From October 1993 to June 1994, long-term interest rates in the United States rose by about 1 1/2 percentage points, substantially more than the increase in short-term rates and despite the relatively stable inflation during this period. The purpose of this paper is to assess the quantitative importance of various explanations for the increase in long-term rates and to investigate whether this increase can be explained using standard models of the term structure of interest rates.
This study finds evidence that the estimated coefficients from a standard term structure equation--that models the long rate as a function of a long distributed lag on realized short-term rates--may have changed substantially since the early 1980s. Further, this equation performs poorly after 1993, apparently because it is unable to capture adequately the important role of expectations regarding current and prospective monetary policy in determining the level of long-term interest rates.
The responsiveness of the long-term rate to monetary policy appears to have increased since the early 1980s. This is illustrated by comparing changes in long- and short-term rates during periods of monetary policy tightening. In addition, it is shown that the estimated coefficient from a simple regression of the change in the long-term rate on the change in the federal funds rate has more than doubled since 1989.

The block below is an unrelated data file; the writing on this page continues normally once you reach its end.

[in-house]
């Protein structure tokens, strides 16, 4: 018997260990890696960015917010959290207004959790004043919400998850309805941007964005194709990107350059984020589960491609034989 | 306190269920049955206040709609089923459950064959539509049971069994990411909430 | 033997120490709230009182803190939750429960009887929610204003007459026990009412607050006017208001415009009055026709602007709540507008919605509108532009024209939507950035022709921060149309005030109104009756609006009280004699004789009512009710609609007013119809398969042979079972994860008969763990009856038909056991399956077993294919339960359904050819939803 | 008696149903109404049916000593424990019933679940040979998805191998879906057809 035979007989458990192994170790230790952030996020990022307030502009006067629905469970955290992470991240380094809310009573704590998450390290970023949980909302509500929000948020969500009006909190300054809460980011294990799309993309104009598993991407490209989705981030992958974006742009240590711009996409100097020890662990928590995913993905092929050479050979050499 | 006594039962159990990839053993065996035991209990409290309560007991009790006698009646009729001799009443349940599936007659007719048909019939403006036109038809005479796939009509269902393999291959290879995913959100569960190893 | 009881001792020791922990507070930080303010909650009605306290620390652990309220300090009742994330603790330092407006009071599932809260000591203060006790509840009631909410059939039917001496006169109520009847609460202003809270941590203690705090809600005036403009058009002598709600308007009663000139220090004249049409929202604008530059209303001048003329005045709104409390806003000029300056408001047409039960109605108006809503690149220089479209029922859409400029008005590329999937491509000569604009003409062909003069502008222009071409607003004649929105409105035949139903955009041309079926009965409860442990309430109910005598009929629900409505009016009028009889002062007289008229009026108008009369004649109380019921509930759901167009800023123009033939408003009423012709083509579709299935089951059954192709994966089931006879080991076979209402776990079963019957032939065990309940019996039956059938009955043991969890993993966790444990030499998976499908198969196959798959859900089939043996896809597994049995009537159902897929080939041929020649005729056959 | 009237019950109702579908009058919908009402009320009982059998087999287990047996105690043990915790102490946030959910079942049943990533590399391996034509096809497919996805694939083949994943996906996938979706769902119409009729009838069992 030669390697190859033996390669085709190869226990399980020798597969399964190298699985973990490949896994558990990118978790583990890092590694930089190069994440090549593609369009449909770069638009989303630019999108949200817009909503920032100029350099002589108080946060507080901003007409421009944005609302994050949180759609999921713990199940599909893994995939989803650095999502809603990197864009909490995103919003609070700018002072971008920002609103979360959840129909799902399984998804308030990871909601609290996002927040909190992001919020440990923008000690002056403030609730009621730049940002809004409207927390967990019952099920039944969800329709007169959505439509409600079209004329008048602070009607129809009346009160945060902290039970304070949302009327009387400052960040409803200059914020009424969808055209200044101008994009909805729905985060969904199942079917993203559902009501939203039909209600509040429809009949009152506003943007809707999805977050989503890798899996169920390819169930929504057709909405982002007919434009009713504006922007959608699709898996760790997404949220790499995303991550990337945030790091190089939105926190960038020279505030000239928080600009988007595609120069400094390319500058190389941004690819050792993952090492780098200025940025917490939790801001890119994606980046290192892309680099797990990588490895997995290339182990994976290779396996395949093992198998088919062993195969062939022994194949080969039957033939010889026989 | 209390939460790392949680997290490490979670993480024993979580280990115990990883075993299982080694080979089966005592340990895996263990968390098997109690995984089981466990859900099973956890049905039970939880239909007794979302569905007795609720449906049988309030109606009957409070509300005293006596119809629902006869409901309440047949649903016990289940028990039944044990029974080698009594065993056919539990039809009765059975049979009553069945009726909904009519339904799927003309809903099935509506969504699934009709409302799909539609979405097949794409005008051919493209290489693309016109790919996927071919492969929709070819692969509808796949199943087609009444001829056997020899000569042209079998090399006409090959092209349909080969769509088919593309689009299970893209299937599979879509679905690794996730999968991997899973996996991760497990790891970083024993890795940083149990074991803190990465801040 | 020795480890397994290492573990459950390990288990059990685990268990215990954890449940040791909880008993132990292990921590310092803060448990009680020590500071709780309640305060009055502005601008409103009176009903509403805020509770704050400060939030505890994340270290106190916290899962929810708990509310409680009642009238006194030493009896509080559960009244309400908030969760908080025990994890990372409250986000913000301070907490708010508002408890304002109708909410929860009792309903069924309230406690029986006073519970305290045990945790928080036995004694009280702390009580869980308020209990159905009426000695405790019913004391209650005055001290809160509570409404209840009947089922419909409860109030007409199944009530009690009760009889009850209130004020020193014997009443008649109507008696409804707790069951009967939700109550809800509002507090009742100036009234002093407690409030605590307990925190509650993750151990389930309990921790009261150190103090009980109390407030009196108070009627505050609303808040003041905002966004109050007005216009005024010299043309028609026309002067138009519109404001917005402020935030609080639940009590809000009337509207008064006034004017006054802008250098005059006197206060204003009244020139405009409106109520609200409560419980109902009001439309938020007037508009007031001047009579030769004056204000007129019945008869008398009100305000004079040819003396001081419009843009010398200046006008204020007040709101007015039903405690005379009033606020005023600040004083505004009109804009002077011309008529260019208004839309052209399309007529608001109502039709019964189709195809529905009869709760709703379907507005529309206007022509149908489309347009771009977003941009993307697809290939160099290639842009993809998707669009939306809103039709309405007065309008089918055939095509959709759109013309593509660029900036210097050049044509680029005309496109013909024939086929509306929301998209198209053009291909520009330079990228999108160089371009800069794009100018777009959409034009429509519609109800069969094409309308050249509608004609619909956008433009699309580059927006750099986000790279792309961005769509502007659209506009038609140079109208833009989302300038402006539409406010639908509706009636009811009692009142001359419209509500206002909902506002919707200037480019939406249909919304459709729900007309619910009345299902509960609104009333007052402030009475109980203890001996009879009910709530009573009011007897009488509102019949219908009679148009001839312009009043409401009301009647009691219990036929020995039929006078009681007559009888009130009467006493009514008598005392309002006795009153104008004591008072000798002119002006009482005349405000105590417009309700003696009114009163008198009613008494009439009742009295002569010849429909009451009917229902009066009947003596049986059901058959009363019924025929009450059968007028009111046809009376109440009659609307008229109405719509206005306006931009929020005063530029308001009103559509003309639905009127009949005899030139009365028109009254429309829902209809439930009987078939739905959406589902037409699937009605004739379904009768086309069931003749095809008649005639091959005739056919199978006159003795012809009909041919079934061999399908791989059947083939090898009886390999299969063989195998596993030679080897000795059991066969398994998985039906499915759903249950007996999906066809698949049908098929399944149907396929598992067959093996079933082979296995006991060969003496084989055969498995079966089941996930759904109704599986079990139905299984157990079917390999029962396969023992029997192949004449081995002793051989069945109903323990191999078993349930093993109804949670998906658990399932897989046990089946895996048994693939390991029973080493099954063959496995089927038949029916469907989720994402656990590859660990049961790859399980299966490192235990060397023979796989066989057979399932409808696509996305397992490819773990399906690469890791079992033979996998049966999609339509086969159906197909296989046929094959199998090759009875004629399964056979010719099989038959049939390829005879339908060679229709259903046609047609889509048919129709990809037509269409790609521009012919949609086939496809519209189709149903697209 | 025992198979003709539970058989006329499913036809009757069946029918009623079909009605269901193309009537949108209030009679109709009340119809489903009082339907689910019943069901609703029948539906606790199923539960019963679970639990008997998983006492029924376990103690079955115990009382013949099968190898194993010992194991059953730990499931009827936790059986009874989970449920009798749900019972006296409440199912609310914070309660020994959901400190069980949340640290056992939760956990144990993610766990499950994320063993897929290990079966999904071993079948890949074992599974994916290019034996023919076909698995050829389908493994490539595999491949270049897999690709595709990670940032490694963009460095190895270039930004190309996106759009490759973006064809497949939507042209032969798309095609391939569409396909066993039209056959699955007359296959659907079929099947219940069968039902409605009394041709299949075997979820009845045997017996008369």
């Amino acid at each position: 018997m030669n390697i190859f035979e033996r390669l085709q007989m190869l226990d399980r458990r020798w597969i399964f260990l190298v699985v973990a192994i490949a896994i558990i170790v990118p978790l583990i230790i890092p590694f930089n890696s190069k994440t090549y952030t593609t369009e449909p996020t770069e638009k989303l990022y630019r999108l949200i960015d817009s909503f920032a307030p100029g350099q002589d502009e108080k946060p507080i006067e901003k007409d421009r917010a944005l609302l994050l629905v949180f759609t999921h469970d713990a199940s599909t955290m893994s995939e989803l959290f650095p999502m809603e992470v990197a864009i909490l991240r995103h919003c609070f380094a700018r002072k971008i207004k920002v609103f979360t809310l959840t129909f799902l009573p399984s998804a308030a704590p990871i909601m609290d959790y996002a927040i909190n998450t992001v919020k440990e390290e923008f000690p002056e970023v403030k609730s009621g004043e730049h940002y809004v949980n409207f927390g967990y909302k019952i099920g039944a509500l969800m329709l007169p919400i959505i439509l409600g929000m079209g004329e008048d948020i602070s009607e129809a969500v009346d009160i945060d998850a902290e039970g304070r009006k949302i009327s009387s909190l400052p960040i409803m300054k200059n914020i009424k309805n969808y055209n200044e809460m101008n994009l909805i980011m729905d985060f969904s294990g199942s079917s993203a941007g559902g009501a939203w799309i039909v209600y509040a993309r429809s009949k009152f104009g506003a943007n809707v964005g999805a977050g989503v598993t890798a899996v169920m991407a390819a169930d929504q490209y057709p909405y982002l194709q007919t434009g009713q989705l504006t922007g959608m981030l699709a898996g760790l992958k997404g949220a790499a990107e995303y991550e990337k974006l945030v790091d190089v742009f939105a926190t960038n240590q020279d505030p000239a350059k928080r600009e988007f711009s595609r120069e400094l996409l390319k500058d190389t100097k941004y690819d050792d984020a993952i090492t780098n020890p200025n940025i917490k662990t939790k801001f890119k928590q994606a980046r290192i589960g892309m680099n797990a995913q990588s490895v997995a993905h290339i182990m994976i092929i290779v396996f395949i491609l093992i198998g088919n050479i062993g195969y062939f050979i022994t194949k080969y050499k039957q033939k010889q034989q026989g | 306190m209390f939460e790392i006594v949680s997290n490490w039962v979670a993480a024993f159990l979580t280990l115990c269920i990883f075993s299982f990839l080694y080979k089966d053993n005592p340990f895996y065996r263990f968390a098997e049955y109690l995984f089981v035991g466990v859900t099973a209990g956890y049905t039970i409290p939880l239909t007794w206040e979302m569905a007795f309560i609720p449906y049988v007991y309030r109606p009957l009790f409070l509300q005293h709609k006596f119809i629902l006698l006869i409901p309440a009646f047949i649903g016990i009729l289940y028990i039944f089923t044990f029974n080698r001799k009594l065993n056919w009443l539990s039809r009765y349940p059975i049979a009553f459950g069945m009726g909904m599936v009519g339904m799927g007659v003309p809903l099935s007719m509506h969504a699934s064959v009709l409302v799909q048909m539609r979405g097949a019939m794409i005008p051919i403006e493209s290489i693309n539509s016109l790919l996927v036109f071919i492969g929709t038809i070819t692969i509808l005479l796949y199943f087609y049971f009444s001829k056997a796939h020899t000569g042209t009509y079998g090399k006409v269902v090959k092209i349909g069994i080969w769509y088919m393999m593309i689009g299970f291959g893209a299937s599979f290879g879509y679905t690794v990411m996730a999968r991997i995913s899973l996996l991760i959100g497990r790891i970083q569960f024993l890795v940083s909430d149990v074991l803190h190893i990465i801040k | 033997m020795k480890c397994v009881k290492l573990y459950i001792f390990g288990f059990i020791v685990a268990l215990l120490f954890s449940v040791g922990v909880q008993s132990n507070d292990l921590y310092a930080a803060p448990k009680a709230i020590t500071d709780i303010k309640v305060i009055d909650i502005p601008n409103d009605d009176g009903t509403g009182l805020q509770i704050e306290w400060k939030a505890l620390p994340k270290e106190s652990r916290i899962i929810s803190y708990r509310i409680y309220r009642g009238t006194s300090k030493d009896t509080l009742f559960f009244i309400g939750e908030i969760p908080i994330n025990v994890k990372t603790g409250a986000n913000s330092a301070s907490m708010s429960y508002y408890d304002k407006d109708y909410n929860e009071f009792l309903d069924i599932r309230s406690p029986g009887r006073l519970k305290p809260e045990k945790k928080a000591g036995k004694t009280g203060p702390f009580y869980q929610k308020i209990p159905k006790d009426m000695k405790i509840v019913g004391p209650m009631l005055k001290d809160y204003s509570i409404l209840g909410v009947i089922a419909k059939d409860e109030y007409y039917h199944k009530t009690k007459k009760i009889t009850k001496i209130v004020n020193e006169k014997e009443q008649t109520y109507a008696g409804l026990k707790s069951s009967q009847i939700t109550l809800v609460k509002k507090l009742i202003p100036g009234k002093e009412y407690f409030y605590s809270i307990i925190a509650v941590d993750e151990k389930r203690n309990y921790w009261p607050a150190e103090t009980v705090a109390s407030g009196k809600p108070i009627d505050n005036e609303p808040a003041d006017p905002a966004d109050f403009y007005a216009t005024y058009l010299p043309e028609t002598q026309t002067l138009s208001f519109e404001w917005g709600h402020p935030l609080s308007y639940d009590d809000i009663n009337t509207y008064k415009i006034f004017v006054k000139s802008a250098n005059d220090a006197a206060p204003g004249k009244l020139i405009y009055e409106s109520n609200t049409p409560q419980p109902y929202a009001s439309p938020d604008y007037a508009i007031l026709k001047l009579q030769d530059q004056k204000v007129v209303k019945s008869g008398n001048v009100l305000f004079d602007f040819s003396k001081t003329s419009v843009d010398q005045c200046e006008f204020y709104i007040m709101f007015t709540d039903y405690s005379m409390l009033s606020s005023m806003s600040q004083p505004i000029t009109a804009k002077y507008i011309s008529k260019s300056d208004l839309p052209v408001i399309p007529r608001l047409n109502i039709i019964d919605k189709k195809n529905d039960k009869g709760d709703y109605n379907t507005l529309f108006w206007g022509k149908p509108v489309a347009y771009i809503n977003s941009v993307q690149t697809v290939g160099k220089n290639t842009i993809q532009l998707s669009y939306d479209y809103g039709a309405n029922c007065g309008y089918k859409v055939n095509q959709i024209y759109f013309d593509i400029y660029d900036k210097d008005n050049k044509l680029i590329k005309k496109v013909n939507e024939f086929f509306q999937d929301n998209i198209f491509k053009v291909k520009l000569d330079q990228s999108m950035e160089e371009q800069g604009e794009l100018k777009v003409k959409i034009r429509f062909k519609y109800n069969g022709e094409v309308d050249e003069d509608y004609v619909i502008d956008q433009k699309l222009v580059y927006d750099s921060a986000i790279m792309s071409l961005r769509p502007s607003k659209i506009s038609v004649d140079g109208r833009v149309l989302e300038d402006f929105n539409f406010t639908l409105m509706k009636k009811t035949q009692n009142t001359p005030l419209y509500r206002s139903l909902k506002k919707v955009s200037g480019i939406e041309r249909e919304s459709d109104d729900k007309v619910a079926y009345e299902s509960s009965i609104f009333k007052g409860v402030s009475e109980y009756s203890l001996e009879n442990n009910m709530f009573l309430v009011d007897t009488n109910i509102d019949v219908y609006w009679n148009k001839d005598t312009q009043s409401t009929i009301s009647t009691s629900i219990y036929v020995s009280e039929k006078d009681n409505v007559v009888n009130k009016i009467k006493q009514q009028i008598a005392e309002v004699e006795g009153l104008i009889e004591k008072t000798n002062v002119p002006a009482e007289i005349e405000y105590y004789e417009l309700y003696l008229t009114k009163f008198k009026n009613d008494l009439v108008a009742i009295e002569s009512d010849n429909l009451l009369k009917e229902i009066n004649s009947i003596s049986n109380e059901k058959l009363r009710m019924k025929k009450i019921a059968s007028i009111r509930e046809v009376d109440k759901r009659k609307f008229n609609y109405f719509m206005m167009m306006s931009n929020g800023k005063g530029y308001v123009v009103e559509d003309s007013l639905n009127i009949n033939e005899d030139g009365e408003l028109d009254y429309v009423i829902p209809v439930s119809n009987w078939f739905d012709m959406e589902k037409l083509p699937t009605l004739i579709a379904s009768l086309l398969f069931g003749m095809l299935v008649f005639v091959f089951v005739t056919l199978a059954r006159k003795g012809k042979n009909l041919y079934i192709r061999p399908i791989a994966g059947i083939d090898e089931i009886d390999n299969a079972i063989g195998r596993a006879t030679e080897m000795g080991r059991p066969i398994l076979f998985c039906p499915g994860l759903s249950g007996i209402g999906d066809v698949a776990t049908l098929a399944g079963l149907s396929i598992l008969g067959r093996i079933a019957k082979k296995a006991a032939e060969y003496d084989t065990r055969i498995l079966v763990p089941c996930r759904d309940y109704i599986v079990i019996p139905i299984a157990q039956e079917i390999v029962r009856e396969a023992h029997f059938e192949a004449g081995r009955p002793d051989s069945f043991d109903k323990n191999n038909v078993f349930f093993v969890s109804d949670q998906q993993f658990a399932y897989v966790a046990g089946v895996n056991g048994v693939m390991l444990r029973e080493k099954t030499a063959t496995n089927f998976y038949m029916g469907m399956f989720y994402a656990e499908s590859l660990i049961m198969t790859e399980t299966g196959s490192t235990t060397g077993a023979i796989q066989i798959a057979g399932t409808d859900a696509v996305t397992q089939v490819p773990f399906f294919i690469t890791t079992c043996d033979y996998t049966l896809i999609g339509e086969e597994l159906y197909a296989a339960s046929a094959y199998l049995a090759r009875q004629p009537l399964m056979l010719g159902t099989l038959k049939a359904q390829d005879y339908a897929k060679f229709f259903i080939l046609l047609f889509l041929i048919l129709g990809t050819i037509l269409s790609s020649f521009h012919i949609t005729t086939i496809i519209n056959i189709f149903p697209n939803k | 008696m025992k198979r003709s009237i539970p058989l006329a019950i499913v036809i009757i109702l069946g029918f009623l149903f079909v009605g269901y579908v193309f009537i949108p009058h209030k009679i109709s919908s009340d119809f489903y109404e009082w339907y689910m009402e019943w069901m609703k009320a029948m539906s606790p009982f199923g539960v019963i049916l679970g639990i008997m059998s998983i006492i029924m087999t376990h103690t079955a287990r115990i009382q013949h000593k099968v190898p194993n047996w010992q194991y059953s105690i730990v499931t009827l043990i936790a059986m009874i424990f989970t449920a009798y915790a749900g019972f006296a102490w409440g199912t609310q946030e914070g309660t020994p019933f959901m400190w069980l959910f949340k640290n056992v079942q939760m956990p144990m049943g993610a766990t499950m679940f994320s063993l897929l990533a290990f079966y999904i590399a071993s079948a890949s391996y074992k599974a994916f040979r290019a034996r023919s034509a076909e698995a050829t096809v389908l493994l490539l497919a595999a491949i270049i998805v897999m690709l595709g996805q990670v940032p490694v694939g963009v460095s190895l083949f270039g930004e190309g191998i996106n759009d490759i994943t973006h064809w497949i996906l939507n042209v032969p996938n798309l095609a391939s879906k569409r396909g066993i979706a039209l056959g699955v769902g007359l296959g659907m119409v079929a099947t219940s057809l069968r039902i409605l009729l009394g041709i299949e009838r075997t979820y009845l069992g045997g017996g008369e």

The standard term structure equation is then augmented by the addition of variables that proxy for the stance of monetary policy and that attempt to control for the effects of portfolio shifts. The augmented equation tracks variations in the long-term rate significantly better than the traditional term structure equation. However, the augmented specification also shows signs of a structural break in the 1980s. The coefficients on the monetary policy, economic activity, and portfolio shift variables increase in absolute magnitude when the equation is estimated over the 1984-94 period. Thus, an important finding of this paper is that the sensitivity of long-term interest rates to changes in current and prospective monetary policy has increased significantly since the early 1980s.